Figure 3 shows an extended application of this method in historic data from our group using the presented protocol to compare accumulation of GVHD-inducing CD8+ versus CD4+ donor-derived T cells in the colon of BALB/c mice either protected or not protected from GVHD by the pre-BMT treatment preparative (conditioning) regimen20. The tested preparative regimens included 800 cGy/myeloablative total body irradiation (TBI800) or non-myeloablative TBI (400TBI), as well as nonmyeloablative conditioning using total lymphoid irradiation (TLI) in which irradiation was delivered to the lymph nodes, thymus, and spleen with shielding of the skull, lungs, limbs, pelvis and tail. All conditioning was combined with anti-thymocyte serum (ATS), an immunomodulating agent. As early as day 6 after BMT, this colonic MNC isolation protocol resulted in robust flow cytometric analyses as compared to identical analyses on more lymphocyte enriched GVHD target organs such as spleen and mesenteric lymph nodes (MLN) (Figure 3A)20. Reproducible isolation of colonic MNC across BMT recipients (n = 7-10 per treatment group) allowed for a robust statistical comparison of absolute numbers of donor CD8+ effector T cells between different pre-transplant conditioning treatment groups (Figure 3B), yielding important data on immune phenotypes that led to key studies revealing the innate immune mechanisms of GVHD protection from TLI as opposed to TBI pre-BMT conditioning.20

Figure 1
Figure 1: Flow cytometric analysis of colonic MNC at Day 7 after BMT in allogeneic mouse model systems when isolated with Collagenase E and D with and without DNAse 1. Wild-type (WT) (CD45.2+) BALB/c (H2Kd+) mice received BMT from CD45 congenic (CD45.1+) C57BL/6 donor mice (allogeneic BMT, n = 3 per group). WT (CD45.2+) BALB/c recipient mice were administered 800cGy TBI (BALB/c) 1 day before BMT. At day 7 after BMT, single-cell suspensions of recipient colon were prepared following the methods of this manuscript with the use of Collagenase E (100 U/mL), Collagenase E (100 U/mL) with DNAse 1 (500 μg/mL), Collagenase D (500 μg/mL), or Collagenase D (500μg/mL) with DNAse 1 (500μg/mL) (n = 3 per group). Cells were stained with Live/dead-UV450 (Live/Dead Blue), Annexin V-APC, H-2Kd-PE, CD45.1-BV605, CD3-FITC, CD4-BV711, CD8-APC-Cy7, FoxP3-Pacific Blue, and CD11b-PE-Cy7 antibodies. (A) Gating strategy for FACS analyses. Gate 0, forward scatter (FSC-A) and side scatter (SSC-A) on the single-cell suspension of MNC used to identify leukocytes; Gate 1, exclusion of non-single cells using SSC-A; Gate 2, exclusion of non-single cells using FSC-A; Gate 3, identification of Annexin V-positive (apoptotic) and fixable viability dye Live/Dead-UV450+Annexin V-negative (necrotic) cell subsets. (B) Representative FACS plots of Annexin V and fixable viability dye staining of gated leukocytes among MNC for the 4 experimental groups. N =1 representative mouse per group in groups: Collagenase E (100 U/mL), Collagenase E (100 U/mL) + DNAse 1 (500 μg/mL), Collagenase D (500 μg/mL), and Collagenase D (500 μg/mL) + DNAse 1(500 μg/mL). Please click here to view a larger version of this figure.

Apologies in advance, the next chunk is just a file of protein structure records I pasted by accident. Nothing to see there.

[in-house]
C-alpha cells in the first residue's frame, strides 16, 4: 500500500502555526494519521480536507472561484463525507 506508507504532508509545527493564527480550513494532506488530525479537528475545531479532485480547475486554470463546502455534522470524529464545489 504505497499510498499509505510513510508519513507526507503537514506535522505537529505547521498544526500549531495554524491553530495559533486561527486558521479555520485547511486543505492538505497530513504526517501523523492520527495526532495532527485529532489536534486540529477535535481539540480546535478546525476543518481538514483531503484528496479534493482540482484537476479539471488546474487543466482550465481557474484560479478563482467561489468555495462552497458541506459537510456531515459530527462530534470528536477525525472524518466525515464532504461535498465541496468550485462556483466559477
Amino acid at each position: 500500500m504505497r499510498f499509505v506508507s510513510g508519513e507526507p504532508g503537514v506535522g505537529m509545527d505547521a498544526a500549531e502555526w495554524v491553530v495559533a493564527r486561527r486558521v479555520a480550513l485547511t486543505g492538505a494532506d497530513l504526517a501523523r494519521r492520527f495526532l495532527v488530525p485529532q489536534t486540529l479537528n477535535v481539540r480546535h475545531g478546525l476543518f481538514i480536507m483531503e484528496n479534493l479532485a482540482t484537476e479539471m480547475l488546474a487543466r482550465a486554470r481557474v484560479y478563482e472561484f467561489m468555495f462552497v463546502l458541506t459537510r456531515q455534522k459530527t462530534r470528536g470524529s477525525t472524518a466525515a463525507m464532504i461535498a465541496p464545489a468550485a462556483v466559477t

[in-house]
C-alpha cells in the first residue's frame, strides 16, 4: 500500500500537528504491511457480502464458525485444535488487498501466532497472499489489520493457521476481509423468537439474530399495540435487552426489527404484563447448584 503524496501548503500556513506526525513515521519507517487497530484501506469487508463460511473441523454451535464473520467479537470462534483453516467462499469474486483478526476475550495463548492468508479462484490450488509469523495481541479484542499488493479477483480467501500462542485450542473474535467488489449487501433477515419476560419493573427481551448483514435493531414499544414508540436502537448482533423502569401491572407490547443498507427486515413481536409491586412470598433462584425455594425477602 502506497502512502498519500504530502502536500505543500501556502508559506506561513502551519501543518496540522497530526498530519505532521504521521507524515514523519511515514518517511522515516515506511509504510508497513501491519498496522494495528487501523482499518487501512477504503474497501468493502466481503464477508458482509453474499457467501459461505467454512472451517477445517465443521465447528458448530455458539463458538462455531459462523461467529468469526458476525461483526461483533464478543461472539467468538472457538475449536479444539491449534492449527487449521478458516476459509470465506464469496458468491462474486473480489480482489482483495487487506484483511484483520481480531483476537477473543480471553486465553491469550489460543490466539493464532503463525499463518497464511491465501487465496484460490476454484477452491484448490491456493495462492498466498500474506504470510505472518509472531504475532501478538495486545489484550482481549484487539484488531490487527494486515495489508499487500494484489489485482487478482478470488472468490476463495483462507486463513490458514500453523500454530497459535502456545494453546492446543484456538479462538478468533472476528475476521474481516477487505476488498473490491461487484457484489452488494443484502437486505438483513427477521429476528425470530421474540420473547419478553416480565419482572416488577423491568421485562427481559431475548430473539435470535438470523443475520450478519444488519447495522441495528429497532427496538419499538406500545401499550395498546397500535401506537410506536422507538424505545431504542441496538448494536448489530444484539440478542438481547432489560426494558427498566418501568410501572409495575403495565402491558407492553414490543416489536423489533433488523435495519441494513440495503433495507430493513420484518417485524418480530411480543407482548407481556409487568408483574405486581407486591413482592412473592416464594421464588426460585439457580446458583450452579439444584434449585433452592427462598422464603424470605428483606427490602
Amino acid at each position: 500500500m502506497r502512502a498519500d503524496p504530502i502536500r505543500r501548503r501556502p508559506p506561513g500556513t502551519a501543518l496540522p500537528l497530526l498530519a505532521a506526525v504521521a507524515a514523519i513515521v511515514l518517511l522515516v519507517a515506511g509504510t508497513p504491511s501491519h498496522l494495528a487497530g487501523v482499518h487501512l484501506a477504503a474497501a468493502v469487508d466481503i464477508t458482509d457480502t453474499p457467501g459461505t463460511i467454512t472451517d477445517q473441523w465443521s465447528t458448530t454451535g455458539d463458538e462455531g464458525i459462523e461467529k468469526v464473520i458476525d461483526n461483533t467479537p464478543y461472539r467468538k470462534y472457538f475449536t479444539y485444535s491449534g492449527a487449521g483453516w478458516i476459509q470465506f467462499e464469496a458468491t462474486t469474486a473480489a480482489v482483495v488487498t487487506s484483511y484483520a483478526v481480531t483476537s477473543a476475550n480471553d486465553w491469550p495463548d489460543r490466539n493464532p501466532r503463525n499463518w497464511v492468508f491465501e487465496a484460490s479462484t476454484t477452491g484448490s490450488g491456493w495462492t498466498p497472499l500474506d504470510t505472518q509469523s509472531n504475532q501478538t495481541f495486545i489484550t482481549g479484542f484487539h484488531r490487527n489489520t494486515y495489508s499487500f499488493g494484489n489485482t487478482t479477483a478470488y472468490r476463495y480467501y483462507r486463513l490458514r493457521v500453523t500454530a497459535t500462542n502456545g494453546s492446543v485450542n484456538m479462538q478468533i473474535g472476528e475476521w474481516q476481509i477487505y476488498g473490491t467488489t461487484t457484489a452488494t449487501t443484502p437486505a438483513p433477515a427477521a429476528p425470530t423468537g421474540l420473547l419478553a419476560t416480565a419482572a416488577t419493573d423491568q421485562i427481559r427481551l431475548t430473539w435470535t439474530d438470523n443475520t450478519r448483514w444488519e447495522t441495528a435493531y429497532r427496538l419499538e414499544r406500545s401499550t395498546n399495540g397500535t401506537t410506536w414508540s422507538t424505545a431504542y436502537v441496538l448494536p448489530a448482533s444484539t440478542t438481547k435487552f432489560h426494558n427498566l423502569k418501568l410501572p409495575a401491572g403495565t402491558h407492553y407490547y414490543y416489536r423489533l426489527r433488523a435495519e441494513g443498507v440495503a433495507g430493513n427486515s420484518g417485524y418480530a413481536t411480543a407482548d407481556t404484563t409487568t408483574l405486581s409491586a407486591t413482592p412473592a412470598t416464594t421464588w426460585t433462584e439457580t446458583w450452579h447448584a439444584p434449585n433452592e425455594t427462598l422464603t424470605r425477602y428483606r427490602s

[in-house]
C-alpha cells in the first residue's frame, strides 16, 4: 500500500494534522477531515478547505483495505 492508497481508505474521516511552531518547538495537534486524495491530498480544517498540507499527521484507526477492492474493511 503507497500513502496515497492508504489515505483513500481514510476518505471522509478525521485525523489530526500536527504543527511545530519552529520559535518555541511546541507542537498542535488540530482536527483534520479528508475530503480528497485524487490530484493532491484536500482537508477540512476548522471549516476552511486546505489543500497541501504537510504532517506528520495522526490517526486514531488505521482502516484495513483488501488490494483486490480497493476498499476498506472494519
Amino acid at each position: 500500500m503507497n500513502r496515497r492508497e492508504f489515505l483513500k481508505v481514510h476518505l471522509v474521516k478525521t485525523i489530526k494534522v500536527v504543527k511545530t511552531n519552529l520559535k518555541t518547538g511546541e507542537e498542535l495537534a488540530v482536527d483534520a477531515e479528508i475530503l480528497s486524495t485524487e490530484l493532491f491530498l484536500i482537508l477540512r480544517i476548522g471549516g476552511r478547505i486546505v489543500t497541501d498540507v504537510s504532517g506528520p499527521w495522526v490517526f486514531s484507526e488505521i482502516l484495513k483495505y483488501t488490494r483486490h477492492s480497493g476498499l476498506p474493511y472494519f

Figure 2
Figure 2: Flow cytometric characterization of colonic MNC at Day 7 after BMT in allogeneic and syngeneic mouse model systems. WT (CD45.2+) C57BL/6 (H2Kd-neg) and BALB/c (H2Kd+) mice received BMT from CD45-congenic (CD45.1+) C57BL/6 and BALB/c donor mice (syngeneic or allogeneic BMT, n = 4 per experimental group). C57BL/6 and BALB/c recipient mice received preparative conditioning regimens of 950cGy (C57BL/6) and 800cGy (BALB/c) myeloablative TBI, delivered one day before BMT. At day 7 after BMT, single-cell suspensions of recipient colonic MNC were prepared following the methods of this manuscript. Cells were stained with Live-dead-BV510, H-2Kd-PE, CD45.1-BV605, CD4-FITC, CD8-APC-Cy7, CD25-PacificBlue, FoxP3-AF647, and CD11b-PE-Cy7 antibodies, N = 4 mice per group. (A) Mean ± SEM absolute number (log 10) CD45.1+ H-2kd-neg or CD45.1+ H-2kd+ (donor-type, in each case) CD11bnegCD4+ and CD8+ T cells isolated from recipient colon at day 7 after conditioning and CD45.1 C57BL/6 (donor) → CD45.2 BALB/c (recipient) BMT. N = 4 per group. (B) Gating strategy for FACS analyses. Gate 0, forward scatter (FSC-A) and side scatter (SSC-A) on the single-cell suspension of MNC used to identify leukocytes; Gate 1, exclusion of non-single cells using SSC-A; Gate 2, exclusion of non-single cells using FSC-A; Gate 3, live cell selection Gate 4, separation of hematopoietic cells of BMT donor versus BMT recipient origin; Gate 5, selection of donor non-myeloid lineage cells; Gate 6, selective gating of CD4+ T cells; Gate 7, separate gating of CD4+CD25+FoxP3+ T regulatory (Treg) cells. The red arrow denotes drill-down gating strategy. (C) Representative FACS plots of CD25 and FoxP3 staining using the gating strategy in (B) at day 7 after conditioning and BMT in the colon of a BALB/c recipient of allogeneic BMT (C57BL/6 →BALB/c). Percentage of cells in each gate is given within the gate. WT = wild type; TBI = total body irradiation; BM = 10 x 106 CD45.1+ congenic C57BL/6 or BALB/c donor bone marrow cells; Teff = T effector cells; Treg = Foxp3+ T regulatory cells. Please click here to view a larger version of this figure.